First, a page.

Where do you draw the line?

“SECTION 20. INDIVIDUAL DIGNITY: To promote individual dignity, communications that portray criminality, depravity or lack of virtue in, or that incite violence, hatred, abuse or hostility toward, a person or group of persons by reason of or by reference to religious, racial, ethnic, national or regional affiliation are condemned.

The above comes from the Illinois Constitution. You’ll notice that it’s very careful to say “condemned” and not Illegal.

In my opinion ideologies that we might find distasteful should be dealt with in an intellectual fashion, but when ideologues translate their talk into violent action, they should be met with an equal reaction. The trouble is, by that time, it’s too late.

Admittedly, many of us are jumping to conclusions regarding the murder of Judge Lefkow’s husband and mother. It’s very easy to imgagine that this just might be the work of Matthew Hale’s cronies, or perhaps an organization that’s sympathetic to his cause, but it could be the work of someone else hoping to take advantage of our quickness to blame one of these extremist organizations.

Regardless, the situation gives us an opportunity to discuss where we draw the line when it comes to hate speech and extremist organizations. I have a very tough time with this issue. Our nation is built on the protection of dissent, and I believe that even hate groups and those with extreme visions of what the world should look like should have the right to express their views. But when those views turn into violent or acts of intimidation, they’ve gone too far. When this happens, I think our government has every right, if not a duty, to squash those organizations like a fucking bug. By then, however, it’s too late… people have already been killed, homes have already been burned, lives already destroyed.

What are we, you and I, to do about it? What is the government supposed to do about it? How do we determine when a Nazi group is ABOUT TO go too far? How do we determine when a Tim McVeigh is ABOUT TO blow up a building? How do we determine when religious fundamentalists are ABOUT TO become religious extremists?

I believe that extremist ideologies should be met with an active constructive criticism aimed at the same audience they’re targeting. Some would argue against protesting Klan rallies, as “it gives them too much attention” or “it’s exactly what they want,” but you know what? You don’t go to protest a Klan rally to change their mind, you go for that 15 year old kid who’s a little lost and very susceptible to the “glamor” and “power” of such organizations. You go to make the point that, “this is totally not cool.”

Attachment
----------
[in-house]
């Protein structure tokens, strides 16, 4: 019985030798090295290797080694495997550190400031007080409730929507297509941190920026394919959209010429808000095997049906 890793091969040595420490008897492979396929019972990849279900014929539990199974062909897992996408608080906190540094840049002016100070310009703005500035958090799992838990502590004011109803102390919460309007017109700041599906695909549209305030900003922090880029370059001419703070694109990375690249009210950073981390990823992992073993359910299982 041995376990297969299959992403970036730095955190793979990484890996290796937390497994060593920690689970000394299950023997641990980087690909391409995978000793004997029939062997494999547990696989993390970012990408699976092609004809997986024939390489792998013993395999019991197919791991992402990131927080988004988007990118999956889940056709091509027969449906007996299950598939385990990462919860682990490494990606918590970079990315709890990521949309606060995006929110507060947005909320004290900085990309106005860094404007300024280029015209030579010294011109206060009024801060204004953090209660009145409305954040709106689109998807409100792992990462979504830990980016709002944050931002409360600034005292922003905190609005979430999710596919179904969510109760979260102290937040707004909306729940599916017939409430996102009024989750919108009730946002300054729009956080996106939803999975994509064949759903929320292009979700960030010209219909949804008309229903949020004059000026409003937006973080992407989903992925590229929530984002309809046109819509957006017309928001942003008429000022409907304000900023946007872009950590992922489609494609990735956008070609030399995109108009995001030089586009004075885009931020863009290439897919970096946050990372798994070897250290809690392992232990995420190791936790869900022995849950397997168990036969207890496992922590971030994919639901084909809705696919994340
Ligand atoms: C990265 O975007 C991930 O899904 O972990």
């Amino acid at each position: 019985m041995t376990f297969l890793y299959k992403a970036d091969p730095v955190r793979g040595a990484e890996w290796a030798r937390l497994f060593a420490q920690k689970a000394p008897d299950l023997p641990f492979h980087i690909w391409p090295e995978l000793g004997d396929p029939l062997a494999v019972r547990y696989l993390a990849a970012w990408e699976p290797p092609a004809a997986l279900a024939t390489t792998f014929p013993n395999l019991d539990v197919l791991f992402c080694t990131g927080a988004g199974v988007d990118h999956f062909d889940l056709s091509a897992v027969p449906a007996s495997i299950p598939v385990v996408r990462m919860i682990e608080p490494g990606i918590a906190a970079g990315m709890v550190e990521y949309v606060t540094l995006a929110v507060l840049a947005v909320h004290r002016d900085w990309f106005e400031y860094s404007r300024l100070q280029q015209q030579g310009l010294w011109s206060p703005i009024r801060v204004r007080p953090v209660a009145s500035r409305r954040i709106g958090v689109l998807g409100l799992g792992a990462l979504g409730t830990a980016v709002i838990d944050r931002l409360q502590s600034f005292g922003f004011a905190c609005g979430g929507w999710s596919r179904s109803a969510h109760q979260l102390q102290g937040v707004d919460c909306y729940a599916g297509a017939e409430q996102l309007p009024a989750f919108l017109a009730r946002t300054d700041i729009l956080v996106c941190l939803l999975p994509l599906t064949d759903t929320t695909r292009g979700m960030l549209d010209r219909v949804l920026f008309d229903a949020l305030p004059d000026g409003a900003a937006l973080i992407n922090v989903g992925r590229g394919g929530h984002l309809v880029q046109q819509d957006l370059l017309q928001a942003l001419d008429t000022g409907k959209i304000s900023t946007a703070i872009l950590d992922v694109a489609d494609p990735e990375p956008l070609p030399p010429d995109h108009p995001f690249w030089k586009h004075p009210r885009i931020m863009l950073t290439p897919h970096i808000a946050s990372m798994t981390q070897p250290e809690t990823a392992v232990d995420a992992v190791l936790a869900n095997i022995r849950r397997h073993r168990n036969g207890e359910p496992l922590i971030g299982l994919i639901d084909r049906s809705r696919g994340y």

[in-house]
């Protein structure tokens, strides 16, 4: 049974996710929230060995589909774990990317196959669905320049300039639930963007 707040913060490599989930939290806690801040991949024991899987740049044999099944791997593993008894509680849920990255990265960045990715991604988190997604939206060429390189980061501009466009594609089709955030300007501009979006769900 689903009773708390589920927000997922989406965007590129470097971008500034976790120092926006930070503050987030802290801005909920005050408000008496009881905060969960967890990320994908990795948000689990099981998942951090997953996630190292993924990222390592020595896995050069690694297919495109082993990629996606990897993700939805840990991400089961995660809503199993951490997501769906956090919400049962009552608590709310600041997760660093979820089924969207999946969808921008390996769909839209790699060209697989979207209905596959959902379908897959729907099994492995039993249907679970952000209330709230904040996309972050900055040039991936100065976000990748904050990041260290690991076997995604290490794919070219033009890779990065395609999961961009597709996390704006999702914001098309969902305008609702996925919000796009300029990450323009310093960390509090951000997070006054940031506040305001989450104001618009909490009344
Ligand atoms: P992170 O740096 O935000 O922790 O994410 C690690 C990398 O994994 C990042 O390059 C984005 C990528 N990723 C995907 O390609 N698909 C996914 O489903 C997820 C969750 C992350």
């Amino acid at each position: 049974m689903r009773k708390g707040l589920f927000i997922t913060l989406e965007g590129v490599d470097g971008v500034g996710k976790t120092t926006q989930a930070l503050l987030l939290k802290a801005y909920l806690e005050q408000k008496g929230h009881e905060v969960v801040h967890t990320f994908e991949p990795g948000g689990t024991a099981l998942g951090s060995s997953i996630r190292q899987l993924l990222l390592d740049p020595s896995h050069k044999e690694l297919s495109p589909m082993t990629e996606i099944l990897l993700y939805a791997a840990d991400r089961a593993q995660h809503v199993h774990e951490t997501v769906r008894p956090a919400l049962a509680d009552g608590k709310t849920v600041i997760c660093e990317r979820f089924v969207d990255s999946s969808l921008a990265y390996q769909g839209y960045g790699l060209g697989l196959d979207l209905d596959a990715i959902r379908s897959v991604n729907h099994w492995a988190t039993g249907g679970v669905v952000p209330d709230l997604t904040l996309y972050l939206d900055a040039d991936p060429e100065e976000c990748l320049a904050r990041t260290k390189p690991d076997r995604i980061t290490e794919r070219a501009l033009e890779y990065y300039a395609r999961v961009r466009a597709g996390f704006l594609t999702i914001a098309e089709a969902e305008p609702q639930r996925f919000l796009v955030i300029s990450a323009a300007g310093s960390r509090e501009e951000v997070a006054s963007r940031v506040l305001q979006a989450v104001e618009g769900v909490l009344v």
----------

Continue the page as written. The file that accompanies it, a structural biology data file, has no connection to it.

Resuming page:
But when these organizations move beyond rhetoric, and move into violation our fundamental human rights, like say… LIFE, when they behave like animals, they endanger our society at large. NO ONE should have to live in fear of such people, Judges should not have to wonder, “will my family be systematically slaughtered if I rule against this guy?”

How can we put a stop to this without destroying our civil liberties? Should extremists be subject to perhaps, just a few less rights to privacy? I think so. I believe in the right to bear arms, but I also believe that it should be at least as hard to get a gun as it is to get a driver’s license. Similarly, I believe in the right to free speech and the right of privacy, but I also believe in the right to continue breathing.

And if any of you Nazis, Klansmen, jihadists or what have you have a problem with what I’m saying, come get me. I’m at 1060 West Addison.

Extremism in America, an introduction

6 Comments so far

  1. Sean (unregistered) on March 6th, 2005 @ 12:54 pm

    Hi there from your fellow metblog site in London ;-) Are such symbols banned as they are across Europe?

  2. Jason (unregistered) on March 6th, 2005 @ 10:32 pm

    Nope. Are they banned in the UK? I didn’t think they were, what with Sid and Harry and all.

  3. Jennifer Roche (unregistered) on March 7th, 2005 @ 6:41 am

    Yeah, you gotta speak up. That’s for sure. Thanks for doing so. What is that photo of? Also, for the record, Judge Lefkow is my hero. I am stunned by the level of resolve, grace and humanity she has shown in the face of these heinous crimes. No way I could have met those events in my life with anywhere near the courage she has shown. She’s an example for us all.

  4. Beerstoya (unregistered) on March 7th, 2005 @ 7:53 am

    I like the Wrigley Field bit…

  5. Jason (unregistered) on March 8th, 2005 @ 12:36 am

    The photo is of a “tinny” from a Nazi/Union rally here in 1938.. sort of a giveaway pin for supporters in Der Mittelwest.

  6. Significant Other (unregistered) on March 8th, 2005 @ 6:52 am

    Concerning men like racist Matthew Hale, Jane Middleton-Moz (“Boiling Point; the High Cost of Unhealthy Anger to Individuals and Society,” 1999) writes: “Fanatics experience blind rage whenever their vulnerability, powerlessness and self-hate is triggered. Fanatics channel all their aggression toward a faceless enemy conveniently characterized by the ‘imperfections’ they themselves have been accused [by abusive parents] of possessing: selfishness, sexuality, homosexuality, laziness, weakness, vulnerability, stupidity, heathenism, promiscuity, dependency, etc. Rage that was once directed toward the fanatic as if he or she were inhuman becomes directed at others whom the fanatic deems inhuman.”

    In other words, scapegoating, the mechanics of evil. And the “mud races”–apparently along with authorities that dare hold the fanatic accountable–are lined up in the cross-hairs.

    Yes, society has a right to protect the innocent against individuals so delusional that they attack in others what, if they had the awareness (or intelligence) to comprehend, they fear in themselves.

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